A satellite camera has captured an iceberg half the size of Wales breaking off from an Antarctic ice shelf. Scientists believe it is one of the biggest icebergs on record.
The iceberg, which has broken off from the Ross Ice Shelf, is estimated to cover more than 4,000 square miles, measuring 183 miles long and 23 miles wide. The images were taken from 700km up in space by the American NOAA-12 polar-orbiting satellite.
"This is a very big iceberg, close to a record if not a new record. It's not often that you seem them of this magnitude," said Matthew Lazzara, of the University of Wisconsin at Madison. Iceberg "calving" is a natural phenomenon and results from the continual movement towards the Antarctic shore of ice and snow that falls over the frozen continent.
David Vaughan, a glaciologist from the British Antarctic Survey, said the iceberg captured by a polar-orbiting satellite operated by the American National Oceanic and Atmospheric Administration may just fail to break the record.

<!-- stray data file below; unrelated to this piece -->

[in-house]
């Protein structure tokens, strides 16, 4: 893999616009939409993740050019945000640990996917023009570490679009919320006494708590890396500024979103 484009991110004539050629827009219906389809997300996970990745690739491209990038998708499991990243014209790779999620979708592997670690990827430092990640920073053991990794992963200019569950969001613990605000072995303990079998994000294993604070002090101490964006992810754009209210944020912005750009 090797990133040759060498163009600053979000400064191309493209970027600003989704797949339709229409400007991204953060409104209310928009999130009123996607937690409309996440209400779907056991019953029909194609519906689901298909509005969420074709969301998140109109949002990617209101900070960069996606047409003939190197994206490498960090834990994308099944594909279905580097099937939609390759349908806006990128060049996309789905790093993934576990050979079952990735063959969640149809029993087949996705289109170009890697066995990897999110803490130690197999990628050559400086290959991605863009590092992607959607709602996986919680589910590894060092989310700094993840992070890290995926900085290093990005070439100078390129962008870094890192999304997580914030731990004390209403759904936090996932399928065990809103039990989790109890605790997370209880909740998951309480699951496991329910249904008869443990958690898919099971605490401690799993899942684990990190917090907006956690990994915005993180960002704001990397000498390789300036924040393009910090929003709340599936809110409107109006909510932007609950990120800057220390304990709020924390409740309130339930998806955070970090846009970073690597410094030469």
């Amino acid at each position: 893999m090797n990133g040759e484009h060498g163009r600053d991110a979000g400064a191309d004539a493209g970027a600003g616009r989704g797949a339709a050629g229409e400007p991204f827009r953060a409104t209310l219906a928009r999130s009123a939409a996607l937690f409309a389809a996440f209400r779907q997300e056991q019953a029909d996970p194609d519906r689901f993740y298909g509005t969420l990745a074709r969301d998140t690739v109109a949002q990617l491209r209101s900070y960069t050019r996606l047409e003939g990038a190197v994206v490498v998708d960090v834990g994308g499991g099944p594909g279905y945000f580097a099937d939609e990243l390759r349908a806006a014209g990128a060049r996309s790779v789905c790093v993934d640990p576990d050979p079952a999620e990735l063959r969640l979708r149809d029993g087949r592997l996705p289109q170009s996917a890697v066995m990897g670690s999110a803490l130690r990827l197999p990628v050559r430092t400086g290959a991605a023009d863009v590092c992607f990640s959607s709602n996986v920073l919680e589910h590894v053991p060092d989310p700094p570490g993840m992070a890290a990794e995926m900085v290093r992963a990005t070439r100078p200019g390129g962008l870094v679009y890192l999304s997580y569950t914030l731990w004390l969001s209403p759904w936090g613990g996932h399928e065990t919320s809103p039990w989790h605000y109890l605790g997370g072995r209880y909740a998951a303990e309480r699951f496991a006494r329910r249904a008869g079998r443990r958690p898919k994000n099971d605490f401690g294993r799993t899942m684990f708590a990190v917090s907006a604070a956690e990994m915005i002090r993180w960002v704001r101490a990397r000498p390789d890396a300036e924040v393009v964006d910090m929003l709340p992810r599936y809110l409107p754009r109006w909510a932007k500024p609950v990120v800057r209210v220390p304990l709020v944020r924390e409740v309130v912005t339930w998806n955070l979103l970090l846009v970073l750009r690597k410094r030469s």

Dr Vaughan said: "It's a big one but its not the biggest. I've had it on good authority that there have been larger icebergs in the past."
Dr Vaughan said scientists have expected to see large icebergs break off from the Ross shelf, which faces the Pacific, because they have been relatively rare events over the past 10 years. At present, Dr Vaughan said, there is no evidence to suggest huge icebergs are the result of global warming, although in other parts of Antarctica, such as the Wordie and Larsen shelves on the Antarctic Peninsula, there is evidence to suggest that warmer temperatures are causing the ice to recede.Reuse content